If you can’t quite place Duane Syndrome among your personal cache of familiar (or even often-heard) medical conditions, you’re most probably in company of a great number of Americans: while the birth defect itself is considered rare, so too is the likelihood many of us even know of the existence of such an affliction.

Affecting just one tenth of a percent of the general population, this congenital disorder that limits movement of the eye(s) was first described by A. Duane, more than a century ago. Duane Retraction Syndrome (DRS) is congenital in nature, meaning that its presence is extant from birth, and in simplest terms, is characterized by the inability to move the eye out wards from the “straight ahead” position – – – an act more than ninety-nine percent of us perform perhaps dozens of times daily without conscious thought. Classified as one of the known extraocular muscle fibrosis syndromes, medical conditions which involve the muscles that move our eyes, DRS is believed by researchers to occur as an abnormality from between the third and eighth weeks of gestation, a period critical in the formation of ocular muscles and the cranial nerves which control them. Ocular muscles are required to perform what on the surface seems a “given,” the rotating of our eyes outward, but whether due to environmental factors or unknown genetic disorders, the connections among nerves which supply those muscles to the eyes during weeks three through eight fail to develop in the fetus who will be born with Duane Syndrome.

Decades of research have led medical scientists to believe that it is the absence of the cranial nerve VI, also known as the abducens nerve, which leads to DRS. The muscle this nerve is responsible for controlling is responsible itself for rotating the eye outward, and it is from this inability to pivot the eye toward the ear that the vast majority (seventy percent) of Duane Syndrome patients suffer. Thirty percent of those diagnosed have limited to zero ability in moving the eye(s) inward, toward the nose.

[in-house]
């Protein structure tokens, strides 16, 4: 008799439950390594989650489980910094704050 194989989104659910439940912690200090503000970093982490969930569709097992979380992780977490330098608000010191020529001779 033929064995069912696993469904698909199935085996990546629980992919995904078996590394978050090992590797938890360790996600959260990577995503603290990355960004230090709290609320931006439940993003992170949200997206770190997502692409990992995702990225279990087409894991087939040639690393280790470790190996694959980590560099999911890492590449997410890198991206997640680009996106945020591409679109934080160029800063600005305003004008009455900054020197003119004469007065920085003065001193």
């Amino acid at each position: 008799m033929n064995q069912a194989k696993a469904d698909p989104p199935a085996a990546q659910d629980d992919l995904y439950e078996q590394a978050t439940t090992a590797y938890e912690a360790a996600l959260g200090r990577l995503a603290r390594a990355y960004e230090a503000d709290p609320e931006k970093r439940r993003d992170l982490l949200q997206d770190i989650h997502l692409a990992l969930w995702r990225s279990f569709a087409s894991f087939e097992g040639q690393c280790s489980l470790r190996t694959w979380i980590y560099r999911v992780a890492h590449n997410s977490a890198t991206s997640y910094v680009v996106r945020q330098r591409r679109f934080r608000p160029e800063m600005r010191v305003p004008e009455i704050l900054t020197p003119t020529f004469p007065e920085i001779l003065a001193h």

The lack of peripheral vision inherent in DRS patients is, as one might suspect, not without its hardships, and dangers. The activities occurring just outside the “straight ahead” field of vision most of us enjoy can often times be ignored; our brains and our eyes work in tandem, choosing what movement to ignore and what movement to include in our thought/sight process. DRS patients aren’t so enabled, but most compensate with what physicians have come to call “head turn,” a habit of turning the head so as to bring peripheral activity into “straight ahead” vision, an act borne of necessity for the safety of those who have no true peripheral vision.

Because physical manifestations of DRS can be witnessed as early as middle-infancy, most children are diagnosed with the syndrome long before reaching school age. Presenting as typically healthy infants otherwise, many times the most obvious symptom of Duane Syndrome in children can appear to be what parents mistake as “lazy eye” – – – one eye appearing to move in a direction independent of the other. This is not the case of course, but it most certainly can appear to be. In children with DRS Type I, where rotation outward toward the ear is either very limited or completely absent, the affected eye – – – in seventy-two percent of patients, the left – – – remains in the “straight ahead” position while the other eye, pivoting normally, appears to move too far inward toward the nose, giving the false impression of “lazy eye.”

(Contributor’s Note: This was our first concern, “lazy eye,” when we for the first time noticed something not quite right with our own toddler’s vision at around age two. His right eye appeared to wander at will, rotating toward his nose, while his left eye would remain fixed forward. It wasn’t until our family doctor referred us to a pediatric ophthalmologist that we became aware of Duane Syndrome, a position we share with most parents whose children are so diagnosed.)

Clinical evaluation for DRS most times includes family history and an eye examination, which usually encompasses measurements in head turns, eye alignment, range of motion in the eyes, visual sharpness, and retraction of the eyeballs. Because DRS can sometimes be associated with skeletal and neurological systems, an exam of the cervical and thoracic spine may be included in testing a child for DRS.

While there is currently no cure for Duane Syndrome and at this time, unfortunately, the absence of the nerve responsible for controlling eye muscles cannot be corrected, some treatments do offer help in reducing or even eliminating the head turning associated with it. Glasses cut with special prisms can drastically reduce or even completely eliminate the varying degrees of head turning. Cosmetic surgery is also a choice for many patients, performed when abnormalities in primary gaze are present. This surgery, while unable to fix the missing nerve, can most certainly keep the condition from worsening further and is a real consideration for those affected by Duane Syndrome.

For further help, information or support, please visit the MUMS Parent-to-Parent Network or the Yahoo! Duane’s Retraction Syndrome Support Group, both available online.

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